Something happened to the sour. Whiskey sour. Pisco sour. Boston sour. Gin sour. Try ordering one of these drinks in your local watering hole (read, not craft cocktail bar), and one of two things will happen: you’ll get a bartender that isn’t sure what goes in it, or worse, you’ll get the drink that almost put me off the classic sours forever. What was that drink? What was wrong with it? What should it have been? Let me take you back in time with me…
The whiskey sour used to be my go-to drink when I went out. When I was still in my drinking infancy (which sounds kind of illegal, but wasn’t), I ordered them because it was something I could remember when put on the spot. I knew I liked citrus, and I didn’t want to order a Cosmopolitan or an anything-tini. A whiskey sour, in contrast to the Sex and the City favorites, sounded vaguely John Wayne-y and bad ass. So it became my drink. Did John Wayne actually drink whiskey sours?* I have no idea, and I certainly didn’t then. I was a 21-year-old undergrad, not a cowboy.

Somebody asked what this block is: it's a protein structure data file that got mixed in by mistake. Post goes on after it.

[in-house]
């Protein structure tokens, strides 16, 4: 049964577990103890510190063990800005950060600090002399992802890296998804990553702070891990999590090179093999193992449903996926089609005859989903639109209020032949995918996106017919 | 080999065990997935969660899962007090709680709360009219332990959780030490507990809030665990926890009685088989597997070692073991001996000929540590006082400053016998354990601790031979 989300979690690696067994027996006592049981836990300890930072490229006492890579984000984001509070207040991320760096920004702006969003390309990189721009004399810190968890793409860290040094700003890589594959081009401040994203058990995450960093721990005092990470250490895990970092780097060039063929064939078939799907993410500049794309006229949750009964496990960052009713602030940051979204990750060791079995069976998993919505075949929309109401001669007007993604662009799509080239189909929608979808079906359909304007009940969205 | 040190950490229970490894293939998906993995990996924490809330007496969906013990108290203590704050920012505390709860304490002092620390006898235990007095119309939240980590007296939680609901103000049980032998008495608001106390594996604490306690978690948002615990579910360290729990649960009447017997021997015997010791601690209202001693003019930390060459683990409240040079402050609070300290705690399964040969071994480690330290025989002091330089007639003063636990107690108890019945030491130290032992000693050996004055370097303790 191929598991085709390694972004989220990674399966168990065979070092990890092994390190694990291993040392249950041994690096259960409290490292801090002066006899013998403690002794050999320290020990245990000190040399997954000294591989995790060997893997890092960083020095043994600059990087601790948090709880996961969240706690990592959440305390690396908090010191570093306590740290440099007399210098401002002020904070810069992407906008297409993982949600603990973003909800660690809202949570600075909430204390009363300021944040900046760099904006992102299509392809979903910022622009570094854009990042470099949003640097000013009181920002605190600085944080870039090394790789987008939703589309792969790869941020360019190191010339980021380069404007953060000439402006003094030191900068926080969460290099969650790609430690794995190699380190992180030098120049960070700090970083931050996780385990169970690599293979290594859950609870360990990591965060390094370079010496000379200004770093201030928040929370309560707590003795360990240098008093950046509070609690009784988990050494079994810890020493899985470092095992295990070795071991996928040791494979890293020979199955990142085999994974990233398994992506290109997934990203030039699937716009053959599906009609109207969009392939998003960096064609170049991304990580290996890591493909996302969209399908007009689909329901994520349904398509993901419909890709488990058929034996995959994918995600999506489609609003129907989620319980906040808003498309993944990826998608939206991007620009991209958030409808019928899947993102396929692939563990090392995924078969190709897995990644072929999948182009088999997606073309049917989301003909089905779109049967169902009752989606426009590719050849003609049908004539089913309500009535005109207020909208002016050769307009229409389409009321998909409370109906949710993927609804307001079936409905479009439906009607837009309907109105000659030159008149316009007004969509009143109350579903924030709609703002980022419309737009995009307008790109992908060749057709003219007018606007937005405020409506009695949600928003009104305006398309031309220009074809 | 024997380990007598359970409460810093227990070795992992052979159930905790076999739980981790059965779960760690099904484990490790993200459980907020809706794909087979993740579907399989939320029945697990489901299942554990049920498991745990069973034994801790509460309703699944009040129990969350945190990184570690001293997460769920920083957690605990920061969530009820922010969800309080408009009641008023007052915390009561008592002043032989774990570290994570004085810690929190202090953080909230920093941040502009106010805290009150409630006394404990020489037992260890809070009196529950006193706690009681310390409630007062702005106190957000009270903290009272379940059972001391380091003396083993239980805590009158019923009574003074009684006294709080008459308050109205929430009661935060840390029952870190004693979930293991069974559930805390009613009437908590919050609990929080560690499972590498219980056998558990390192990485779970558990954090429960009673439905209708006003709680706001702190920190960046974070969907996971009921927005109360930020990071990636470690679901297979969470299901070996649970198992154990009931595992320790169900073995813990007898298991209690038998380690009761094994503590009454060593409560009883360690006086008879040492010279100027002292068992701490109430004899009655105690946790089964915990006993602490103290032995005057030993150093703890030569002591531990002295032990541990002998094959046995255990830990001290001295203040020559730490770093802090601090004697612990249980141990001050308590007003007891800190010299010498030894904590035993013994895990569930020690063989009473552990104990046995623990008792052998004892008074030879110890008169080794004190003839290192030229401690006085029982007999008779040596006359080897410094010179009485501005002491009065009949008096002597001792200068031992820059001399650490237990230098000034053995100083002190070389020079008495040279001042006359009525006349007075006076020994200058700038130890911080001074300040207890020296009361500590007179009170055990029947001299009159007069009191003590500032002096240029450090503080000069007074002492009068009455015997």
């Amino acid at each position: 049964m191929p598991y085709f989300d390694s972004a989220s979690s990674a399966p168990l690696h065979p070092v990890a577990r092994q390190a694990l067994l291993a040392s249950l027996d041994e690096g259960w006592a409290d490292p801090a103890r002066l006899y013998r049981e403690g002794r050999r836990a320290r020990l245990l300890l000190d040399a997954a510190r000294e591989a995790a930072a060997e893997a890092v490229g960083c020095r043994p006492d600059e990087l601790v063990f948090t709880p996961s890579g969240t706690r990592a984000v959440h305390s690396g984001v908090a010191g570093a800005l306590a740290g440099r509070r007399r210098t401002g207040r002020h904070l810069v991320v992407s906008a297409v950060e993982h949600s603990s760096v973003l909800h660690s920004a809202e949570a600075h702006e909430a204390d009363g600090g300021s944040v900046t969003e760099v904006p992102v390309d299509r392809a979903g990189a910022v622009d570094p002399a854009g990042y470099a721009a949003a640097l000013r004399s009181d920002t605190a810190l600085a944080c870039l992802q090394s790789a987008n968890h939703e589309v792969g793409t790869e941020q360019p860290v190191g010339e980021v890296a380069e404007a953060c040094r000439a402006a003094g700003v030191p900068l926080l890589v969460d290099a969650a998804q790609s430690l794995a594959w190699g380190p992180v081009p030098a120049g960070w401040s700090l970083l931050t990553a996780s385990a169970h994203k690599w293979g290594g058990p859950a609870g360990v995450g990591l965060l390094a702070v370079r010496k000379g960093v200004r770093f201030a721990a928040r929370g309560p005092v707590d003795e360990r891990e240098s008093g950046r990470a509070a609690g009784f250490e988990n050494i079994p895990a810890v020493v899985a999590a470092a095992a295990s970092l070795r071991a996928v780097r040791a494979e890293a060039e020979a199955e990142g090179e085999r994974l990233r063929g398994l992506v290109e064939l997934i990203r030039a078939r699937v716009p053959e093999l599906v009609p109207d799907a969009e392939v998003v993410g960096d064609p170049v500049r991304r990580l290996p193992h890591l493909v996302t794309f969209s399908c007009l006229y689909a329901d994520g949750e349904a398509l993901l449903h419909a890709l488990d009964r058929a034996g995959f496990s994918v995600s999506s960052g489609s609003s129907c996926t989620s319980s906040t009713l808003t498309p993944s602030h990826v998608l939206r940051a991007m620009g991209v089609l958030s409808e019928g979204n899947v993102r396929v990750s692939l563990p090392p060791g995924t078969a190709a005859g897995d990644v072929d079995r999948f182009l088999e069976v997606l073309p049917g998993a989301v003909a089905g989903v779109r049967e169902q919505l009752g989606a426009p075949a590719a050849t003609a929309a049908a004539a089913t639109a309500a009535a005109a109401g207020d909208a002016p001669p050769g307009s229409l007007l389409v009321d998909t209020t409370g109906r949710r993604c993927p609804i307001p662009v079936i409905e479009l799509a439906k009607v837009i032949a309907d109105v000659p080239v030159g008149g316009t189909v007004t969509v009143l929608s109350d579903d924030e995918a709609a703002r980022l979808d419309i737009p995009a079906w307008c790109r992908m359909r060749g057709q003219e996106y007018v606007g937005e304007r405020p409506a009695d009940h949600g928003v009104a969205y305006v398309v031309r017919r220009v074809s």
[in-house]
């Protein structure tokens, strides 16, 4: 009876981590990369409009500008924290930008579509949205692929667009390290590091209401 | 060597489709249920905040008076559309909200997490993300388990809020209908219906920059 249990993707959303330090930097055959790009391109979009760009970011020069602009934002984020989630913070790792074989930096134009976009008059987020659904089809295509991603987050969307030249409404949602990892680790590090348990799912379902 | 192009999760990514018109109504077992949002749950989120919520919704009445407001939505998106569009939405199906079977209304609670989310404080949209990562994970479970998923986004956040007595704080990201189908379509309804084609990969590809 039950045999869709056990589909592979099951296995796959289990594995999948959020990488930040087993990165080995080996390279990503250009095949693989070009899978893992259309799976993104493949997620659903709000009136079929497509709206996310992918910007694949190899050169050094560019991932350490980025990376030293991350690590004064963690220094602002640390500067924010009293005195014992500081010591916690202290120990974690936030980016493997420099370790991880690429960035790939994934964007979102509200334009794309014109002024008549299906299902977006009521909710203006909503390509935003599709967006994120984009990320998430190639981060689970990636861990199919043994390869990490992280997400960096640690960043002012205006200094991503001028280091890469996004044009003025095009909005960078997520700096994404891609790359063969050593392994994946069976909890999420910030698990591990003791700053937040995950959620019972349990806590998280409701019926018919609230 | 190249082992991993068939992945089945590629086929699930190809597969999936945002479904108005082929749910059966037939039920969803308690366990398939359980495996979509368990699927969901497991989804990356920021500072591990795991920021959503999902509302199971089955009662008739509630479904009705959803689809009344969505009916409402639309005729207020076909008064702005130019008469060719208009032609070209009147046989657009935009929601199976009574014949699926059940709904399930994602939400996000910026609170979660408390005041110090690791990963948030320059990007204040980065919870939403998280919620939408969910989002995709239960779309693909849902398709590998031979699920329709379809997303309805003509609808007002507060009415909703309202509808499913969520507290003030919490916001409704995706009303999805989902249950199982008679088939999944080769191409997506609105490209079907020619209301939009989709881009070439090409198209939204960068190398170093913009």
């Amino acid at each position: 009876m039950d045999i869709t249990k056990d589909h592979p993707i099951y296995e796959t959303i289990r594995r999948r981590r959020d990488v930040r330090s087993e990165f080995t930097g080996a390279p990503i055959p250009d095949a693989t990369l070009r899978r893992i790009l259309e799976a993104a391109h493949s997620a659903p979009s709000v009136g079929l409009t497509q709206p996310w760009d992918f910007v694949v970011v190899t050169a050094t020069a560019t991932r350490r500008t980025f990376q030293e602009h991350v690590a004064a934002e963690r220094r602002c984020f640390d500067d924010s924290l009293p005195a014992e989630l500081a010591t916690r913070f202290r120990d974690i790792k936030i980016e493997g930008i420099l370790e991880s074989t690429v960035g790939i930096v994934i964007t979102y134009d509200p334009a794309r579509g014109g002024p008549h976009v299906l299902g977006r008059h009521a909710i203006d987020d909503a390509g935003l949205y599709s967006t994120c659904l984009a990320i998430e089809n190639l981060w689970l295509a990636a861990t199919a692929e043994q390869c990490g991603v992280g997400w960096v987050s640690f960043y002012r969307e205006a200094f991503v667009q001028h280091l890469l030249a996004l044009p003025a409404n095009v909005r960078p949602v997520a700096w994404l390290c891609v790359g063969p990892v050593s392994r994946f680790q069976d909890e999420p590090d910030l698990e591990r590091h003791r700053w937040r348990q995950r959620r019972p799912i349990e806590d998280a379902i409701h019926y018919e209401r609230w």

*Update — looks like he did actually enjoy whiskey, but possibly liked tequila even more.*
During the entire time that I was ordering these drinks, I don’t think I ever got a real one. What I got, every time, was a drink that was a simplified — bastardized — version of the original recipe. A true sour combines your base liquor, citrus (often lemon), a sweetener of some kind, and sometimes egg white or bitters. My whiskey sours checked off the base liquor, but then swapped out all of the other ingredients for sour mix, which tastes like a combination of Country Time Lemonade powder, motor oil, and yellow highlighter pens. You can buy sour mix in pretty much any supermarket or liquor store. Please don’t.